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Friday, December 9, 2016

Narrative of Arthur Gordon Pym of Nantucket - Edgar Allen Poe

Arthur Gordon Pym begins his journal by telling of his first drunken escapade on the sea when he and his friend take a small sail boat, Ariel, out. Having grown up on an island known for fishing and whaling, Arthur Gordon Pym is no stranger to the dangers of sailing, yet he still chose to mount the boat that day.

Undeterred by his first drunken misadventure, Pym decides to once again set sail, but this time as a stowaway with the help of another sailor. This ill-fated plan leaves him stranded and captive in a confined space when his friend does not return as planned. Although parts of his adventure find him in fond company, the positive moments are far outnumbered by the disasters, such as mutiny, shipwrecked, starvation, cannibalism, and hostile natives.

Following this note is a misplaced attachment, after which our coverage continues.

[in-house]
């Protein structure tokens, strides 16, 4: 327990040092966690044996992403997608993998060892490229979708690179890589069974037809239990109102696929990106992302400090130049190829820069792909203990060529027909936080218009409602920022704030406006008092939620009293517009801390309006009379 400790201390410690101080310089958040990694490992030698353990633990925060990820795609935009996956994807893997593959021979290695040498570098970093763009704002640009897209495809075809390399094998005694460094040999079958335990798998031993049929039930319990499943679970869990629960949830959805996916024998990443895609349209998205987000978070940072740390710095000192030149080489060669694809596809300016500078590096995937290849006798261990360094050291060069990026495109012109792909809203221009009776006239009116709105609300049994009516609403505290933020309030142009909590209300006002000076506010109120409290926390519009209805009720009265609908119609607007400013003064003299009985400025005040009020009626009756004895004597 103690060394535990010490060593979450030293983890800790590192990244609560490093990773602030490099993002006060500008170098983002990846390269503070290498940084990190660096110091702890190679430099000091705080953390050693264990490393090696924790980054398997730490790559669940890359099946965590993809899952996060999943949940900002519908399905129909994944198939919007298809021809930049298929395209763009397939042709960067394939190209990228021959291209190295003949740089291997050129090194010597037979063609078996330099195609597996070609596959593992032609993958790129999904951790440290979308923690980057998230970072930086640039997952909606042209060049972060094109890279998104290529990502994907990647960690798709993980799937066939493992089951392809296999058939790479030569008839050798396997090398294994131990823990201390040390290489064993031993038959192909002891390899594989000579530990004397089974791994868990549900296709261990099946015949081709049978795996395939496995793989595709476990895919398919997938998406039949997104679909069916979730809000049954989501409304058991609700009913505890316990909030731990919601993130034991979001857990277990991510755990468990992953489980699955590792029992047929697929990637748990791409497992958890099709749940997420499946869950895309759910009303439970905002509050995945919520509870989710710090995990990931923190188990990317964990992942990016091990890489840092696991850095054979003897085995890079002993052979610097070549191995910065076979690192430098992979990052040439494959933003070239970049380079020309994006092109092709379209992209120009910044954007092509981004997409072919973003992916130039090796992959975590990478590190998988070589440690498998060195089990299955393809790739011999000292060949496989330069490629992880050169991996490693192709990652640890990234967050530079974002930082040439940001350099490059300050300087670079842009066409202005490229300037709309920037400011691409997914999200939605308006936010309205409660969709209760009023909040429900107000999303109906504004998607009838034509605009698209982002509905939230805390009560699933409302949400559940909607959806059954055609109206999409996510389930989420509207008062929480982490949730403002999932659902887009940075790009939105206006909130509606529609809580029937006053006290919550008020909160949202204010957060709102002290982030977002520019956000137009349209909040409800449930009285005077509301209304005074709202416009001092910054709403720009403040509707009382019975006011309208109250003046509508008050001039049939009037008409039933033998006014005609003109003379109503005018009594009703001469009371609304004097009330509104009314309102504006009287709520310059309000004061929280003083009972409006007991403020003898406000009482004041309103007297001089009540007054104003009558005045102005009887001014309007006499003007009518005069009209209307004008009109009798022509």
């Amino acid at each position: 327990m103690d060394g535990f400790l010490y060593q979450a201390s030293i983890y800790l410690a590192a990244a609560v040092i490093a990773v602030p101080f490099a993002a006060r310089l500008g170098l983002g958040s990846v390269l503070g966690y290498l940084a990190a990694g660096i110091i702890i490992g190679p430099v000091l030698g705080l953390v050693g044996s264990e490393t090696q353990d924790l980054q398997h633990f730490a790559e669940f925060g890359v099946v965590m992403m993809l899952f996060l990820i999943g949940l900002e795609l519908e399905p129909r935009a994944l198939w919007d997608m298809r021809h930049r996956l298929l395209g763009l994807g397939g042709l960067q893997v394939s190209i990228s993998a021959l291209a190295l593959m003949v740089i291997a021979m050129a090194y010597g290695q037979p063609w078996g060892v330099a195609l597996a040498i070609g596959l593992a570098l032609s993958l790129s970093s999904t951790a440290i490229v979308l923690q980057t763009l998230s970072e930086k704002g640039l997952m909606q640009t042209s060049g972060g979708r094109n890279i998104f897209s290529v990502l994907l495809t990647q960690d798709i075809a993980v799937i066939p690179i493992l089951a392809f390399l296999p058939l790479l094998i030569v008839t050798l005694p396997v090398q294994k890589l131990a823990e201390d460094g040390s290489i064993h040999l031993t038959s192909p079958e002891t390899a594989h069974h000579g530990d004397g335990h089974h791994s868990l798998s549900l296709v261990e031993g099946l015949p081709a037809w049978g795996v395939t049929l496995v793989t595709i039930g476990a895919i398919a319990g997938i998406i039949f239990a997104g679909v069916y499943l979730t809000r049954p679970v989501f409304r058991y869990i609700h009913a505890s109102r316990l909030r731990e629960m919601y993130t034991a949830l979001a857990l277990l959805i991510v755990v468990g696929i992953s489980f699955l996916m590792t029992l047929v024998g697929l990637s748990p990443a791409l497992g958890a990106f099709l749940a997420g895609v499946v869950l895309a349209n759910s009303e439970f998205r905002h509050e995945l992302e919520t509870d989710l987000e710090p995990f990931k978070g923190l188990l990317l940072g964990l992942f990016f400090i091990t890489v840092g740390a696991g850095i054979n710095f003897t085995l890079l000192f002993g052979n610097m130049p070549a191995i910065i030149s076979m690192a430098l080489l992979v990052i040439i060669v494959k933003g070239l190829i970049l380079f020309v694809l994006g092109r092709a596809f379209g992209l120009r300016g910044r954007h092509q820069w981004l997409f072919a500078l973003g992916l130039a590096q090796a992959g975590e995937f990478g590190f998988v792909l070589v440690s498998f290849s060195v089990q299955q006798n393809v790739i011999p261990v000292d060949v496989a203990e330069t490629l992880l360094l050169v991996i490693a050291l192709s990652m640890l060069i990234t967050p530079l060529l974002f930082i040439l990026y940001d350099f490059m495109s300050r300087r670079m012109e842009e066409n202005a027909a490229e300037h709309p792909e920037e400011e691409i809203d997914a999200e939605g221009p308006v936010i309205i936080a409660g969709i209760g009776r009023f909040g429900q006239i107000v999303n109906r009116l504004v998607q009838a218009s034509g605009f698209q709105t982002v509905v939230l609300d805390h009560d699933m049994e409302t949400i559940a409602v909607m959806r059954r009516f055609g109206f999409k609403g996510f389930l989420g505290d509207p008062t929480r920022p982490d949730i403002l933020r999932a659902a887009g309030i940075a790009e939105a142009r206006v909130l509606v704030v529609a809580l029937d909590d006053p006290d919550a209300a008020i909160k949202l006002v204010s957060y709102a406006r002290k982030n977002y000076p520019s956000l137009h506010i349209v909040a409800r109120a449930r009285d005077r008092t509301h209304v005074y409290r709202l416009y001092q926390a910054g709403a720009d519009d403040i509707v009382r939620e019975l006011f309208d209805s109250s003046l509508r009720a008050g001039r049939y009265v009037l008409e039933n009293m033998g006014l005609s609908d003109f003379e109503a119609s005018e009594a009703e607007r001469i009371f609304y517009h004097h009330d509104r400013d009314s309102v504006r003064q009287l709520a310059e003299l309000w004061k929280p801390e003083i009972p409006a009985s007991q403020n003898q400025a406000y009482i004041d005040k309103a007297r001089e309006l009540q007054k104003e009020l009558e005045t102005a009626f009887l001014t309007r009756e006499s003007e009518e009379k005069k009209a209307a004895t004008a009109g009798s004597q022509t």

Although the tale reads like a standard journal filled with the woes of an unfortunate sailor, there are inconsistencies and bizarre circumstances leaving the reader befuddled. Edgar Allan Poe's only novel is no less disturbing than any of his shorter works.

More by the author:
Edgar Allan Poe: Complete Works

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